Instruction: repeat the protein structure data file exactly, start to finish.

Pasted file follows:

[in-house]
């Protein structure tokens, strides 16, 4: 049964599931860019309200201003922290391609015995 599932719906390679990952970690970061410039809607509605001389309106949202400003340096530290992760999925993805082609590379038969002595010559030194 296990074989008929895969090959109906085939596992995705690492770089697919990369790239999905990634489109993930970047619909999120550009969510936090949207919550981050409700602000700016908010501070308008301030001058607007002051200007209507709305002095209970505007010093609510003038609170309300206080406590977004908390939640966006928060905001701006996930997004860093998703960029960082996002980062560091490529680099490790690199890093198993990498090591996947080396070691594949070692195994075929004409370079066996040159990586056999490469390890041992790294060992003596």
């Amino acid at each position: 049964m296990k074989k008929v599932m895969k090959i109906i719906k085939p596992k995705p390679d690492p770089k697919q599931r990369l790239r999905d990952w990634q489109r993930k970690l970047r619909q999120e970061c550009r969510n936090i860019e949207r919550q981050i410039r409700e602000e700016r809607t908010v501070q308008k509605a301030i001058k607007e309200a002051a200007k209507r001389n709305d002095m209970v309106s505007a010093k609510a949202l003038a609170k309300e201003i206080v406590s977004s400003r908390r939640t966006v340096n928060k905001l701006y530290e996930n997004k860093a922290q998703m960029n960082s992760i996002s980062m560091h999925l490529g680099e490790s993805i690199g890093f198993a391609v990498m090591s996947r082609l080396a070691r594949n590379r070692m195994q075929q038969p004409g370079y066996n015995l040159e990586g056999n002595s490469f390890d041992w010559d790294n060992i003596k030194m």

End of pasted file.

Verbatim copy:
[in-house]
């Protein structure tokens, strides 16, 4: 049964599931860019309200201003922290391609015995 599932719906390679990952970690970061410039809607509605001389309106949202400003340096530290992760999925993805082609590379038969002595010559030194 296990074989008929895969090959109906085939596992995705690492770089697919990369790239999905990634489109993930970047619909999120550009969510936090949207919550981050409700602000700016908010501070308008301030001058607007002051200007209507709305002095209970505007010093609510003038609170309300206080406590977004908390939640966006928060905001701006996930997004860093998703960029960082996002980062560091490529680099490790690199890093198993990498090591996947080396070691594949070692195994075929004409370079066996040159990586056999490469390890041992790294060992003596």
């Amino acid at each position: 049964m296990k074989k008929v599932m895969k090959i109906i719906k085939p596992k995705p390679d690492p770089k697919q599931r990369l790239r999905d990952w990634q489109r993930k970690l970047r619909q999120e970061c550009r969510n936090i860019e949207r919550q981050i410039r409700e602000e700016r809607t908010v501070q308008k509605a301030i001058k607007e309200a002051a200007k209507r001389n709305d002095m209970v309106s505007a010093k609510a949202l003038a609170k309300e201003i206080v406590s977004s400003r908390r939640t966006v340096n928060k905001l701006y530290e996930n997004k860093a922290q998703m960029n960082s992760i996002s980062m560091h999925l490529g680099e490790s993805i690199g890093f198993a391609v990498m090591s996947r082609l080396a070691r594949n590379r070692m195994q075929q038969p004409g370079y066996n015995l040159e990586g056999n002595s490469f390890d041992w010559d790294n060992i003596k030194m």